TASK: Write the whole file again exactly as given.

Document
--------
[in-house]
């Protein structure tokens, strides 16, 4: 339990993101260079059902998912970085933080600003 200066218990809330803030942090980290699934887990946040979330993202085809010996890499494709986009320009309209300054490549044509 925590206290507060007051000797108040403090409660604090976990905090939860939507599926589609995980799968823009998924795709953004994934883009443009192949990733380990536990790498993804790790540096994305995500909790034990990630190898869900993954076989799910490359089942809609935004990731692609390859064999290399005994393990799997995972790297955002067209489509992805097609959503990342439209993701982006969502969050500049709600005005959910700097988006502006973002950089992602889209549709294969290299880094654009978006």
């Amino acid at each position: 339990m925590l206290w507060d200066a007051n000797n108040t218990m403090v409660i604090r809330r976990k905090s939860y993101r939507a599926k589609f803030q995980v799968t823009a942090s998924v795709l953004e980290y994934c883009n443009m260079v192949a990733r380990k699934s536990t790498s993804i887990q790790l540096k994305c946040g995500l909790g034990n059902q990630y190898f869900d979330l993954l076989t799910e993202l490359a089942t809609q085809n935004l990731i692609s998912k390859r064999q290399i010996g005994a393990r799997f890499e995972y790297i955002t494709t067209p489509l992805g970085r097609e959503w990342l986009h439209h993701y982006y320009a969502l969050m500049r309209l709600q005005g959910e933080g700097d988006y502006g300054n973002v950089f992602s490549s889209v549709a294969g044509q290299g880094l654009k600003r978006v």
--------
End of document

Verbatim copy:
[in-house]
């Protein structure tokens, strides 16, 4: 339990993101260079059902998912970085933080600003 200066218990809330803030942090980290699934887990946040979330993202085809010996890499494709986009320009309209300054490549044509 925590206290507060007051000797108040403090409660604090976990905090939860939507599926589609995980799968823009998924795709953004994934883009443009192949990733380990536990790498993804790790540096994305995500909790034990990630190898869900993954076989799910490359089942809609935004990731692609390859064999290399005994393990799997995972790297955002067209489509992805097609959503990342439209993701982006969502969050500049709600005005959910700097988006502006973002950089992602889209549709294969290299880094654009978006």
């Amino acid at each position: 339990m925590l206290w507060d200066a007051n000797n108040t218990m403090v409660i604090r809330r976990k905090s939860y993101r939507a599926k589609f803030q995980v799968t823009a942090s998924v795709l953004e980290y994934c883009n443009m260079v192949a990733r380990k699934s536990t790498s993804i887990q790790l540096k994305c946040g995500l909790g034990n059902q990630y190898f869900d979330l993954l076989t799910e993202l490359a089942t809609q085809n935004l990731i692609s998912k390859r064999q290399i010996g005994a393990r799997f890499e995972y790297i955002t494709t067209p489509l992805g970085r097609e959503w990342l986009h439209h993701y982006y320009a969502l969050m500049r309209l709600q005005g959910e933080g700097d988006y502006g300054n973002v950089f992602s490549s889209v549709a294969g044509q290299g880094l654009k600003r978006v």